Scaling Customer Success - SaaS Business Asia Podcast Episode #2

Customer Success is a main revenue driver in a growth stage SaaS business, and as it proves its ROI, it can become one of the largest teams. 

This podcast episode features and interview with Saloni Singh, the VP of Customer Success at Ematic, a SaaS business selling email marketing solutions powered by AI. Her Customer Success team currently counts 55 people across 8 markets, mainly in SouthEast Asia but also beyond. 

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We're launching SaaS Business Asia Podcast, with a 1st episode on Setting Goals

Our 2018 resolution is to enable more knowledge sharing in our community. So we're jumping on the bandwagon and launching SaaS Business Asia Podcast

And what better way to kick things off than a 1st episode on Setting Goals?

We're tackling mainly lead goals that get us to lag goals, and we debate on 3 main angles:

  1. Making your customers' goals yours
  2. Using process goals vs. outcome goals
  3. Thinking of OKRs, KPIs, kanban etc. as communication and alignment tools

For this, we have interviewed:

  • Charmaine Chen, Customer Success Manager at DynamicYield, and previously at Hubspot
  • Yi-Wei Ang, Director of Product and previously Head of Growth at TradeGecko
  • Itai Boublil, Director of Marketing at Miller Heiman Group

Happy listening (or reading the transcript below)!

Transcript:

 

Hi there!


This is your SaaS Business Asia podcast host: Adelina Peltea. I am a co-founder of SaaS Business Asia, the place where founders, managers, and investors of SaaS businesses come to learn from each other, and also CEO at GrowthSmiths, a growth agency focused on post-product market fit SaaS businesses.


This episode is about setting goals. 


Now, I know that when it comes to businesses the usual goal is growth. X percent revenue growth - month on month, quarter on quarter, year on year. But that’s a lag measure. Today we will discuss about lead goals, those strategic and tactical goals that will take us to our north star. And in case you have already prepared your goals before the beginning of the year and quarter, fret not - this is about optimising them.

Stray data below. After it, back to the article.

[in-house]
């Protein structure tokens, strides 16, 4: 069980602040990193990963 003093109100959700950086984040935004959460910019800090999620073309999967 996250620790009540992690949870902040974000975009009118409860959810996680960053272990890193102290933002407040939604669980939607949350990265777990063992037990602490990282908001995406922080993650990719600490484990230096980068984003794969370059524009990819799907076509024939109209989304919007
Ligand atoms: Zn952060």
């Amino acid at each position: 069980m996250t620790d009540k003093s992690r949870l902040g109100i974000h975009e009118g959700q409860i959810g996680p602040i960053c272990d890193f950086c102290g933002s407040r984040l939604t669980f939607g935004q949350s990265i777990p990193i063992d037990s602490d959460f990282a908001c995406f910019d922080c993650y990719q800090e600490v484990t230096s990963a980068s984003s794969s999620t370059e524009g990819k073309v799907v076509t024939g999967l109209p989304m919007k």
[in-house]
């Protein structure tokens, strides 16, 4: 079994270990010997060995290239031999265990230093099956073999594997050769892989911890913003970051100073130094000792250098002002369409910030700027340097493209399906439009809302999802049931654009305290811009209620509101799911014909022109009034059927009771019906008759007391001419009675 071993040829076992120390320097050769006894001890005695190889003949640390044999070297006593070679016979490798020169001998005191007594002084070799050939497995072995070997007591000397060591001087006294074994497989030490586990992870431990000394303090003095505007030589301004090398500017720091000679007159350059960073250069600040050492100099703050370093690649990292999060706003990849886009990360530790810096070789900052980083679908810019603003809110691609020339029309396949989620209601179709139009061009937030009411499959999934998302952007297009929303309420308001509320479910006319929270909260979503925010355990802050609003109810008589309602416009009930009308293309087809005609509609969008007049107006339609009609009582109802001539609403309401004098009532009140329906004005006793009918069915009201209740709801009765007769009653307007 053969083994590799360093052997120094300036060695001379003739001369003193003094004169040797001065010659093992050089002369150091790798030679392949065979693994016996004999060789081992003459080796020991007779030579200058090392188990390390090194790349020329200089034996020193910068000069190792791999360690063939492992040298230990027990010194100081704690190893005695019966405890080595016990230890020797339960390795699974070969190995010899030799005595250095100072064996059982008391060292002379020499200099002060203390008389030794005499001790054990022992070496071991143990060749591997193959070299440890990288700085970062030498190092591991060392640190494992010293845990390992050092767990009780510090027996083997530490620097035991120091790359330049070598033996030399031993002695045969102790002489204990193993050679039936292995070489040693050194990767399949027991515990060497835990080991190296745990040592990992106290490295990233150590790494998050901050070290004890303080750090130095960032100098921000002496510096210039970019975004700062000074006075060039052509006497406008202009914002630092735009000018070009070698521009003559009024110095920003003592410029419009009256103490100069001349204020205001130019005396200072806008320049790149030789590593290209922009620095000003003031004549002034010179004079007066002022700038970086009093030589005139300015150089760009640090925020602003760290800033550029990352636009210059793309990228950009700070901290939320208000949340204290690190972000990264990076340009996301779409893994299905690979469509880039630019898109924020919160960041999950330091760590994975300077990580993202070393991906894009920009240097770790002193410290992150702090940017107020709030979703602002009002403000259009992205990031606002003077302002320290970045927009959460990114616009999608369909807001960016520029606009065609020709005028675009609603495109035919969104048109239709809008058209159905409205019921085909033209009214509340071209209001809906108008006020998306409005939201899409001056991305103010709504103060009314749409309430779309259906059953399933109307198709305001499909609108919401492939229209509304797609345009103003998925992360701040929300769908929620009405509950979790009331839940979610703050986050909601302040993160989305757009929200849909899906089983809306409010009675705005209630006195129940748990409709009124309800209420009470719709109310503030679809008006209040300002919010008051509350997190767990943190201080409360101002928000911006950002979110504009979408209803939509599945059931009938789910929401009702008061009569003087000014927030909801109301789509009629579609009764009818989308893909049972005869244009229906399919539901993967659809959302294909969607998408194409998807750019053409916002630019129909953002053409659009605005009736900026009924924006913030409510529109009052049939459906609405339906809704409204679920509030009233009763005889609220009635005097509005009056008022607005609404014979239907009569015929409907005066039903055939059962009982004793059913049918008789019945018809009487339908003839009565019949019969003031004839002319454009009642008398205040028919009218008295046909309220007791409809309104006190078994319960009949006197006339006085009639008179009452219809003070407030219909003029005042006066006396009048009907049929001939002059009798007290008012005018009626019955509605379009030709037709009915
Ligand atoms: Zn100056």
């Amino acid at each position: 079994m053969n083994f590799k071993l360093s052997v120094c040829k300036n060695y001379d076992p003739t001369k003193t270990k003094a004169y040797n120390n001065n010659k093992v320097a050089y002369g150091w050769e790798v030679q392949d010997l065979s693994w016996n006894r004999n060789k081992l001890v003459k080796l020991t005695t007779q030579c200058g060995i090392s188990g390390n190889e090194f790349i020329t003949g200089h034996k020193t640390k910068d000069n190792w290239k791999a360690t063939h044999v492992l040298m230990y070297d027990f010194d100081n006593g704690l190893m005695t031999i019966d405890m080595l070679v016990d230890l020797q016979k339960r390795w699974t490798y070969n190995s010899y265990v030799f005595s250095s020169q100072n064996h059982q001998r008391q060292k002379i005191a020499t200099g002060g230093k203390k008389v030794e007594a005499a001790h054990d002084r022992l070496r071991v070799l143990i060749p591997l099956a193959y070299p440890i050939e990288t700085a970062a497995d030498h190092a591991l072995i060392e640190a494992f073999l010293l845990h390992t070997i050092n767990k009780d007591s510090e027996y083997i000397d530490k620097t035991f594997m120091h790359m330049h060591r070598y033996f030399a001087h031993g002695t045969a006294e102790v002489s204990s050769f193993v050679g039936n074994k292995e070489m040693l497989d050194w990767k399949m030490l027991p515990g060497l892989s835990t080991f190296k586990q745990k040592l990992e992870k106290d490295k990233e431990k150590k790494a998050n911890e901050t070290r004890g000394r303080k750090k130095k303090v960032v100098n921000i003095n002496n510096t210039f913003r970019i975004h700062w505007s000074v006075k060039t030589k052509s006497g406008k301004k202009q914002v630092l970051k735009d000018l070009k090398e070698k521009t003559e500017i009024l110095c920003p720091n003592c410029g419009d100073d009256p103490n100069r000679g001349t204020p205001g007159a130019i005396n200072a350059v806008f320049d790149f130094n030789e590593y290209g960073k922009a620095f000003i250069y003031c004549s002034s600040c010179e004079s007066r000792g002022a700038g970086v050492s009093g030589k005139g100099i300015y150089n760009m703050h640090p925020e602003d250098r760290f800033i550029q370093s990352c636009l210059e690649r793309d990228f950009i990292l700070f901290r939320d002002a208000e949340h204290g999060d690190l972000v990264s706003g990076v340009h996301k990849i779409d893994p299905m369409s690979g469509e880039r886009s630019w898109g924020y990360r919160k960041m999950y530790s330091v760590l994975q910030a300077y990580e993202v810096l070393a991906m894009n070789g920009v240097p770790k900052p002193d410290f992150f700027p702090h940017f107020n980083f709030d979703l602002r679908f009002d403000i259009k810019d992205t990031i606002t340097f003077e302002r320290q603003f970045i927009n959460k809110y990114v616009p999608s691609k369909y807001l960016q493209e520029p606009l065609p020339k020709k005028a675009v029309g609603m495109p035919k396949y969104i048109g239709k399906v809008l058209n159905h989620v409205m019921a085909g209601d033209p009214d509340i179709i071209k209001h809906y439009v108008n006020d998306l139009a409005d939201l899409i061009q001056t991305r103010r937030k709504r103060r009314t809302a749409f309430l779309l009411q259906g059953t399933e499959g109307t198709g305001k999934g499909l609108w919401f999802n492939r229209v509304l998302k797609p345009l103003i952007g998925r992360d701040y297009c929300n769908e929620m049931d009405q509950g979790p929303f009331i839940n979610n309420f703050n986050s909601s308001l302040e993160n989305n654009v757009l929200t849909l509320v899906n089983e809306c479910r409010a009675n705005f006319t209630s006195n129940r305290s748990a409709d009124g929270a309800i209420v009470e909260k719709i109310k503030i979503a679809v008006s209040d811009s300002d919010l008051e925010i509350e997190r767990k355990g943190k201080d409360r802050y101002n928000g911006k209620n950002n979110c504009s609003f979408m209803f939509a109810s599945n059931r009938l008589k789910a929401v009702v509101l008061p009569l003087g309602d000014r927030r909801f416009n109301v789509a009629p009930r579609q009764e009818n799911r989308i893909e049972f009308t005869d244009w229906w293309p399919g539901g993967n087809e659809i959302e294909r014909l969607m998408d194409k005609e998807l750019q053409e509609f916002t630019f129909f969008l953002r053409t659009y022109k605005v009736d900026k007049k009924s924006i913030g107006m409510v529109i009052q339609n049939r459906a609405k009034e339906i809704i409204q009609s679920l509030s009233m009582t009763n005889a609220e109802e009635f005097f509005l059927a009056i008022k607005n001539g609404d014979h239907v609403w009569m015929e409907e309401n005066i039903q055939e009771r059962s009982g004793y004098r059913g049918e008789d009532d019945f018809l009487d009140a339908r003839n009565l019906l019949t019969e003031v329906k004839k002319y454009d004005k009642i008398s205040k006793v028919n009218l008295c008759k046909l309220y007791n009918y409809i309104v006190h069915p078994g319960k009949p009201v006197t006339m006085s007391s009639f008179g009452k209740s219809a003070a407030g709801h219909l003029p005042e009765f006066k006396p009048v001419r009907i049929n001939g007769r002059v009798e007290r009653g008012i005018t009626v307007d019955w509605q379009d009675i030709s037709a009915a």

We’ll go through a few tormenting dilemmas like: making customers’ goals yours (and focus on desired outcomes rather than solved problems), outcome vs process goals, and methods like OKRs and KPIs. And we’ll hear some advice on the topic from Charmaine Chen, Customer Success Manager at DynamicYield and previously at Hubspot, Yi-Wei Ang Director of Product at TradeGecko, and previously their Head of Growth, and Itai Boublil, Marketing Director at Miller Heiman Group. 


Shall we?


Number 1


You probably won’t even be in business if you wouldn’t solve for the customer. Yet, many times we don’t incorporate customers’ goals into our business goals. Successful customers definitely push the needle on growth metrics, especially in SaaS where it is all about retaining customers. 


If you attended our SaaS Business Asia meetup on Product Management, you’ve heard a PM from Hubspot, one of the best growth stack tools out there, mentioning how they were incorporating their customers’ goals - get more leads - into their goals. This kind of goal is basically like going to the very root lead measure. 


And one thing I learnt related to this from my NLP course, is to focus on desired outcomes rather than solved problems. In business we are taught to think about solving problems, but nowadays there are so many alternatives out there for our customers. There are barely unmet needs to cover or problems to solve, but there are ways to get customers to their desired outcomes in easier or cheaper ways. Plus, it is a mindset shift from negativity to positivity. I’ll leave this as food for thought.


So, consider incorporating your customers goals - and clearly define what success is for them - into your business goals. And if not opting for this at business level, we recommend it at least to Customer Success departments. 


Speaking of which, I have Charmaine here with me. She is currently Customer Success Manager at DynamicYield, a personalization engine for e-commerce and content platforms, and previously Customer Success Manager at Hubspot. 


C: Hey, hi there!


A: Hi Charmaine. As I mentioned, I’m looking at teams and especially Customer Success teams that look into what success means for their customers and try to incorporate that into their department or company goal. You had plenty of experience at Hubspot and now at DynamicYield. Can you run us through which kind of metrics you usually have?